The Handoff in ACTS 25

If “all things happen for a reason,” one might ask why is all this happening to the Apostle Paul? Despite any worldly philosophy, the Spirit of God is at work. 

ACTSWe’ve all heard the common refrain from people, even with a misplaced implied nod toward Christianity, that “all things happen for a reason.”

While that’s not Biblical per se, I actually believe all things happen because we either act in the will of God or are disobedient or unaware of the will of God. As I’ve always said, if you step out in front of a moving bus, you’re going to get hurt or killed. That’s not God’s will, that just a dumb move.

And yes, God can turn all things that happen into good. He does so through His Spirit because He can, and He has a plan He wants played out, whether we know or care about it.

The Spirit Leads
Given that, in ACTS chapter 25 we find the Apostle Paul in continued dire straits under house arrest in Caesarea and bandied about between his lying Jewish accusers, who have a weak case, and the occupying Roman leadership who are confused as to why this man is even on trial.

Paul is at peace though because the Spirit of God has led him to this point. Recall that Paul was warned not to to go to Jerusalem when this all started:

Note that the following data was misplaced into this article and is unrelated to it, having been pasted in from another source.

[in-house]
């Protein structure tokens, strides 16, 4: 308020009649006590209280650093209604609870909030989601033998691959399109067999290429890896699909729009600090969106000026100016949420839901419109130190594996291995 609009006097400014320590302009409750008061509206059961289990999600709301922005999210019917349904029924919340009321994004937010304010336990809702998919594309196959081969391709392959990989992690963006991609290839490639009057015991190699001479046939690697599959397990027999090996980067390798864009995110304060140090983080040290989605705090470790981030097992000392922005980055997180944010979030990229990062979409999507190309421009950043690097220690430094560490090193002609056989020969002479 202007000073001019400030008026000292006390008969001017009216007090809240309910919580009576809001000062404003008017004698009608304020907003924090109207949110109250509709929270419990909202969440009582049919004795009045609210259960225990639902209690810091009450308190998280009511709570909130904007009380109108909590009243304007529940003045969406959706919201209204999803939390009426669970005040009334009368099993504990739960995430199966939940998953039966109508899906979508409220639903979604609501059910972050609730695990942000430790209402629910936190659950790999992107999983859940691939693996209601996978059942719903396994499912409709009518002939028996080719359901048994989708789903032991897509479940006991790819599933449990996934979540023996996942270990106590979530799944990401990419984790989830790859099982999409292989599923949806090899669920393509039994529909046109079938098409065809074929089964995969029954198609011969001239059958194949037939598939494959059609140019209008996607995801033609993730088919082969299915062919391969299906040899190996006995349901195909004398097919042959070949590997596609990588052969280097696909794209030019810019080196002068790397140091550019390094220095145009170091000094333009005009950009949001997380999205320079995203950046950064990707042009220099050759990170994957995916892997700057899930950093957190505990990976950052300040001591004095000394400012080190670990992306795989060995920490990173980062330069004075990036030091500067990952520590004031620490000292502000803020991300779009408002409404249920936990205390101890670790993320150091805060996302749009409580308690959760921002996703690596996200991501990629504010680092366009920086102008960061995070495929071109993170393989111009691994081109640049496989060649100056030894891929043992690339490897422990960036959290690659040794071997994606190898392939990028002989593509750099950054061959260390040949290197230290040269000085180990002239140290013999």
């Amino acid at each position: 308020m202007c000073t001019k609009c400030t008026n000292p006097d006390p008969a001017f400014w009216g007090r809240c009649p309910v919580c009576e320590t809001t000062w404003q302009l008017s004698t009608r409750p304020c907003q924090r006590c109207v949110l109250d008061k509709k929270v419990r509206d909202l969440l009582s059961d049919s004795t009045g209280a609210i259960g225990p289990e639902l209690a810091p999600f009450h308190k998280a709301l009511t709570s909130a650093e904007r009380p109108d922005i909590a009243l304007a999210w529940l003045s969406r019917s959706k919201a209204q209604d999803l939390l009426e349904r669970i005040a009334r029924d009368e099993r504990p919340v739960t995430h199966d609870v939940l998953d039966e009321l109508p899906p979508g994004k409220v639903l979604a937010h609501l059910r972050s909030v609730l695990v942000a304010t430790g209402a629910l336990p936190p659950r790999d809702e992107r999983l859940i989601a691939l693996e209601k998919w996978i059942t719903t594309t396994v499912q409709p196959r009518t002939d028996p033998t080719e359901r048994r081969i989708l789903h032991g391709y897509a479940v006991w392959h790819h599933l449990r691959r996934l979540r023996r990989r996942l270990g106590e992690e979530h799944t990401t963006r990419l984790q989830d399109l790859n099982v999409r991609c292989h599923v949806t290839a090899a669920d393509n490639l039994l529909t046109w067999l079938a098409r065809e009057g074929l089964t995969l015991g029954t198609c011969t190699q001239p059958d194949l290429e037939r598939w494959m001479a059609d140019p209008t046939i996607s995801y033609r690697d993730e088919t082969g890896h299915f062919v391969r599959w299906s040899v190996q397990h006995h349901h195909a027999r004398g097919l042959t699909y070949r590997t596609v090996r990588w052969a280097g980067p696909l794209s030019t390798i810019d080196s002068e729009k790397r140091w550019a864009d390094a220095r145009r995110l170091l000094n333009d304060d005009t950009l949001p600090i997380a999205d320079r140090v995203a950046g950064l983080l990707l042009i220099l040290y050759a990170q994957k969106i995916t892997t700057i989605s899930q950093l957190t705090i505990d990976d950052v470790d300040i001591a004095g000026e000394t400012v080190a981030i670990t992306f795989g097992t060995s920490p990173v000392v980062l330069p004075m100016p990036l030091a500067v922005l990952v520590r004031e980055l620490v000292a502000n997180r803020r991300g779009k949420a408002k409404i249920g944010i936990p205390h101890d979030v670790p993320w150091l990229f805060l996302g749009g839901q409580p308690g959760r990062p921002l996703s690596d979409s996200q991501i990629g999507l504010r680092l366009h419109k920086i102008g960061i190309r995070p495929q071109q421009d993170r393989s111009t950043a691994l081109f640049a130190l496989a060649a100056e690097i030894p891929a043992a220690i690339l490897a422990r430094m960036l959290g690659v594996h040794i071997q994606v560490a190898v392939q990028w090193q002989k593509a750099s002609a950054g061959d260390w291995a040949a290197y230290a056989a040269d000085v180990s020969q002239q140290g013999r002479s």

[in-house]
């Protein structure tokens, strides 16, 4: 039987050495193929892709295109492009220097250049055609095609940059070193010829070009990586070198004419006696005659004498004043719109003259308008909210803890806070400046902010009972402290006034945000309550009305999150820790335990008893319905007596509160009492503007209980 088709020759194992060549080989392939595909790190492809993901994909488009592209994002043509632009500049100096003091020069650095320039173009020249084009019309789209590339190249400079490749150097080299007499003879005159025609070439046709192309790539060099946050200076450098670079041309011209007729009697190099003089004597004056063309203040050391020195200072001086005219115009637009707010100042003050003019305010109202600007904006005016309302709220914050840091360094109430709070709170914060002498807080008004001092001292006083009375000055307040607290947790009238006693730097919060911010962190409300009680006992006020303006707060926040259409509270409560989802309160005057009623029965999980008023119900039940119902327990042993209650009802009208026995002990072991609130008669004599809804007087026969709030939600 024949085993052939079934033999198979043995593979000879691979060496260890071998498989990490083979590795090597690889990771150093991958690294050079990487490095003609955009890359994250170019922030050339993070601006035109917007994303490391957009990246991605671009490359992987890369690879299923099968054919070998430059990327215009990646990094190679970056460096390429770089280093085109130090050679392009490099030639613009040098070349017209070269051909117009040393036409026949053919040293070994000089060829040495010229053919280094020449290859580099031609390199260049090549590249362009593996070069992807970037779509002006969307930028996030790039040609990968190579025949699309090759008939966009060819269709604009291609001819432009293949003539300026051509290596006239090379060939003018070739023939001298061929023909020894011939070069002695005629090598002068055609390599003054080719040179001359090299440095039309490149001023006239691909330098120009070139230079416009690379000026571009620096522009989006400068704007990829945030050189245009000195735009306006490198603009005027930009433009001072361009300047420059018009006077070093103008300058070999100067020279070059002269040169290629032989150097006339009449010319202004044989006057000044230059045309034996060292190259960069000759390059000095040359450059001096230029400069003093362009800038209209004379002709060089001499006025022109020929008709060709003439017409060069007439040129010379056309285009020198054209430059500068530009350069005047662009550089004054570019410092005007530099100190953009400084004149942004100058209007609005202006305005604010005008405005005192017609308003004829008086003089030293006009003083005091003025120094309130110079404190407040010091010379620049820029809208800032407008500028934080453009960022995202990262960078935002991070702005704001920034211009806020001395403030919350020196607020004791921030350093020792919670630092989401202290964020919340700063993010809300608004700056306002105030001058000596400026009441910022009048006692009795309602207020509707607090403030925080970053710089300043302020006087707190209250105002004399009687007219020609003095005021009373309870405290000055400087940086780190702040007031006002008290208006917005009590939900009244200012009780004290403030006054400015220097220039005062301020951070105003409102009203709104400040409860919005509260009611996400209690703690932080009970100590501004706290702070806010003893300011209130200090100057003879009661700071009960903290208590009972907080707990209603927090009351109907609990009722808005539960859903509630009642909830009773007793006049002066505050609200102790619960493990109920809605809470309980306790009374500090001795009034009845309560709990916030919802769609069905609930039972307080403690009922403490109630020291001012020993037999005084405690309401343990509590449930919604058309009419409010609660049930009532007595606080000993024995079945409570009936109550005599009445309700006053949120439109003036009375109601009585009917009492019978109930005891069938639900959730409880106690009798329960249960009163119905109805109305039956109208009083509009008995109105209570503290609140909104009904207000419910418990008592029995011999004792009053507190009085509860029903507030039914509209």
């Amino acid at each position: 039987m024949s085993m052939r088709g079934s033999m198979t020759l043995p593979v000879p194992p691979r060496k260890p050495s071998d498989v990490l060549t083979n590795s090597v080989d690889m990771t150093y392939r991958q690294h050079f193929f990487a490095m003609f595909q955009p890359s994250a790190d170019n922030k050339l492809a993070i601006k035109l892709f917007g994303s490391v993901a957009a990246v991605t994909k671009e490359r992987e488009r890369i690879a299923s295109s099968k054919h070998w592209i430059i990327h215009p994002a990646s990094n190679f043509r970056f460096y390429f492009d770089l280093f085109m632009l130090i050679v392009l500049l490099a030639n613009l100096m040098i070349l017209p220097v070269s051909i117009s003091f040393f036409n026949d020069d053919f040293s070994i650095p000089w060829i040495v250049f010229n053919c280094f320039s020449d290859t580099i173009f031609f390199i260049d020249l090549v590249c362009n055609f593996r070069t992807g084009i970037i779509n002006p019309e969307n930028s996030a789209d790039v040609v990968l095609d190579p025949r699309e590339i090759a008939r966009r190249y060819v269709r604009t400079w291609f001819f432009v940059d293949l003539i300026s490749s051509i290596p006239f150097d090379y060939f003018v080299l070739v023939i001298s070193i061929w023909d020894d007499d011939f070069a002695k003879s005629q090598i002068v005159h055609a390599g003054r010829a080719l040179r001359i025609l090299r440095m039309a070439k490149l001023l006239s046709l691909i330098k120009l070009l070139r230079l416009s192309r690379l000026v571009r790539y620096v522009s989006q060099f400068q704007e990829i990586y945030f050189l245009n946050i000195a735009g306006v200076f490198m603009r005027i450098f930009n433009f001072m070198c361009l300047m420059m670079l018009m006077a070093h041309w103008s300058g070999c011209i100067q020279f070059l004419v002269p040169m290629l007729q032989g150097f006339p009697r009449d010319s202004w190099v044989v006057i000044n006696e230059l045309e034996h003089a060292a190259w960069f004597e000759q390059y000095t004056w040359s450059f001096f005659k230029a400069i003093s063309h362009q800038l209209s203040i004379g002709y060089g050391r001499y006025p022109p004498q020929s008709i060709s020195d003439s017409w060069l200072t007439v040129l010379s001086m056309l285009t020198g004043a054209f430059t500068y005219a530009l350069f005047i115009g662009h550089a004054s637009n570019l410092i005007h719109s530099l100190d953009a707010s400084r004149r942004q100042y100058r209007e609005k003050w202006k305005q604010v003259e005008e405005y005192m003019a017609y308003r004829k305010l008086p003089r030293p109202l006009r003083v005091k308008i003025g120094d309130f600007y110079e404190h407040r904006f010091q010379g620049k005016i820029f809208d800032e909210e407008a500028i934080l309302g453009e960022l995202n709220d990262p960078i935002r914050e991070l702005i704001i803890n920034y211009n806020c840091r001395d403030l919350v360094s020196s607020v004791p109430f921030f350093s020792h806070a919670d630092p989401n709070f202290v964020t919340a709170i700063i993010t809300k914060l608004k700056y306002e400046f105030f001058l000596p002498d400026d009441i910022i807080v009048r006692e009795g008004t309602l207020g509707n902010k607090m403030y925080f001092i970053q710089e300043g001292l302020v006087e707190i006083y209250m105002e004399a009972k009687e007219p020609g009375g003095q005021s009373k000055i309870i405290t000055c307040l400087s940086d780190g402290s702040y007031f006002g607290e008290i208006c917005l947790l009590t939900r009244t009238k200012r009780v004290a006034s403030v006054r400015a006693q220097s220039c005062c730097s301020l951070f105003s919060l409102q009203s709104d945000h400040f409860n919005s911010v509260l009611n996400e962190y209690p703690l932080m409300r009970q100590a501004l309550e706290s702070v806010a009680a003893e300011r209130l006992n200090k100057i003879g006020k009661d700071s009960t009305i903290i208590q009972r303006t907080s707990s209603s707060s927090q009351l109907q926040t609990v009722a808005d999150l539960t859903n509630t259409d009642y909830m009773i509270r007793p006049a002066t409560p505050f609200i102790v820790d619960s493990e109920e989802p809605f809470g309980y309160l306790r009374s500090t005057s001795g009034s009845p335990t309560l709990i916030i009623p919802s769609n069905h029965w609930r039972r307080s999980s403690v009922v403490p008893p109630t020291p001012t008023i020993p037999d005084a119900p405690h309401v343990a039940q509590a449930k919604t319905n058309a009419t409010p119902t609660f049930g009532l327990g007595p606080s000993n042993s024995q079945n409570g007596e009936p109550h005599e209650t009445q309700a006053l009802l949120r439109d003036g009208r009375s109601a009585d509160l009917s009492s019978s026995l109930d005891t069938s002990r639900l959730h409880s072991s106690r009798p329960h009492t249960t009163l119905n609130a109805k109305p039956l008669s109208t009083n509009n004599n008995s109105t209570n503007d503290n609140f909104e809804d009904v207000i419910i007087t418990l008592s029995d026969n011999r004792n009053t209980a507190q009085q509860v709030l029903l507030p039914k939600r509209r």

• After all this had happened, Paul decided in the Spirit to go to Jerusalem. – Acts 19:21
  • “And now, compelled by the Spirit, I am going to Jerusalem, not knowing what will happen to me there.” – Acts 20:22
  • Through the Spirit they [the disciples] told Paul not to go on to Jerusalem. – Acts 21:4

Even so, Paul is still in trouble after going to Jerusalem. And he’s getting a lot of attention by people in high places. Now it’s Porcius Festus, the new Roman local governor succeeding Felix.

Paul Before Festus
After two years in lockdown, Festus, the new Roman procurator over Judah, inquires into the case against Paul:

Three days after arriving in the province, Festus went up from Caesarea to Jerusalem, where the chief priests and the Jewish leaders appeared before him and presented the charges against Paul. They requested Festus, as a favor to them, to have Paul transferred to Jerusalem, for they were preparing an ambush to kill him along the way. Festus answered,

“Paul is being held at Caesarea, and I myself am going there soon. Let some of your leaders come with me, and if the man has done anything wrong, they can press charges against him there.”